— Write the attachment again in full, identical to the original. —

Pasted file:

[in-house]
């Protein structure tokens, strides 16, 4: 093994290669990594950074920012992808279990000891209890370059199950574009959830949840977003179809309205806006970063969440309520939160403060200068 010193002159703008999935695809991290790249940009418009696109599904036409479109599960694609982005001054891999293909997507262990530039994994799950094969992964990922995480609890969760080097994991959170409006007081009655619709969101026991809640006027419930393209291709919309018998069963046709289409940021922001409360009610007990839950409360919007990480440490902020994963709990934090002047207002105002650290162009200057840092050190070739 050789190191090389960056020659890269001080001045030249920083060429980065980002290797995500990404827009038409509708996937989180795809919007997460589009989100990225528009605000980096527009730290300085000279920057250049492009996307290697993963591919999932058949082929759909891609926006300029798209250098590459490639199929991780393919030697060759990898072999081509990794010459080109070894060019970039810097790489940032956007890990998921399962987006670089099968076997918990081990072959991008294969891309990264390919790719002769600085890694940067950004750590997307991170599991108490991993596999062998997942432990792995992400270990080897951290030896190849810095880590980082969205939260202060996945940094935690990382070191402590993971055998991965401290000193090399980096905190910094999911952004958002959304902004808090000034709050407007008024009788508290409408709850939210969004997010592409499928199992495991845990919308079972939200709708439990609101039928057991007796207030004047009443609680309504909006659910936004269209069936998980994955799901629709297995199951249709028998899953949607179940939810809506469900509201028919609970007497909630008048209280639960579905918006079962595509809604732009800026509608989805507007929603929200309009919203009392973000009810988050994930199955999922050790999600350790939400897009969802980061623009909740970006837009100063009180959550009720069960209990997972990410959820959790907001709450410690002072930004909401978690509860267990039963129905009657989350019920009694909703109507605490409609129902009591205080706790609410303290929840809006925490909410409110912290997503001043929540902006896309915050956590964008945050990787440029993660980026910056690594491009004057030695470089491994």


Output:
[in-house]
């Protein structure tokens, strides 16, 4: 093994290669990594950074920012992808279990000891209890370059199950574009959830949840977003179809309205806006970063969440309520939160403060200068 010193002159703008999935695809991290790249940009418009696109599904036409479109599960694609982005001054891999293909997507262990530039994994799950094969992964990922995480609890969760080097994991959170409006007081009655619709969101026991809640006027419930393209291709919309018998069963046709289409940021922001409360009610007990839950409360919007990480440490902020994963709990934090002047207002105002650290162009200057840092050190070739 050789190191090389960056020659890269001080001045030249920083060429980065980002290797995500990404827009038409509708996937989180795809919007997460589009989100990225528009605000980096527009730290300085000279920057250049492009996307290697993963591919999932058949082929759909891609926006300029798209250098590459490639199929991780393919030697060759990898072999081509990794010459080109070894060019970039810097790489940032956007890990998921399962987006670089099968076997918990081990072959991008294969891309990264390919790719002769600085890694940067950004750590997307991170599991108490991993596999062998997942432990792995992400270990080897951290030896190849810095880590980082969205939260202060996945940094935690990382070191402590993971055998991965401290000193090399980096905190910094999911952004958002959304902004808090000034709050407007008024009788508290409408709850939210969004997010592409499928199992495991845990919308079972939200709708439990609101039928057991007796207030004047009443609680309504909006659910936004269209069936998980994955799901629709297995199951249709028998899953949607179940939810809506469900509201028919609970007497909630008048209280639960579905918006079962595509809604732009800026509608989805507007929603929200309009919203009392973000009810988050994930199955999922050790999600350790939400897009969802980061623009909740970006837009100063009180959550009720069960209990997972990410959820959790907001709450410690002072930004909401978690509860267990039963129905009657989350019920009694909703109507605490409609129902009591205080706790609410303290929840809006925490909410409110912290997503001043929540902006896309915050956590964008945050990787440029993660980026910056690594491009004057030695470089491994």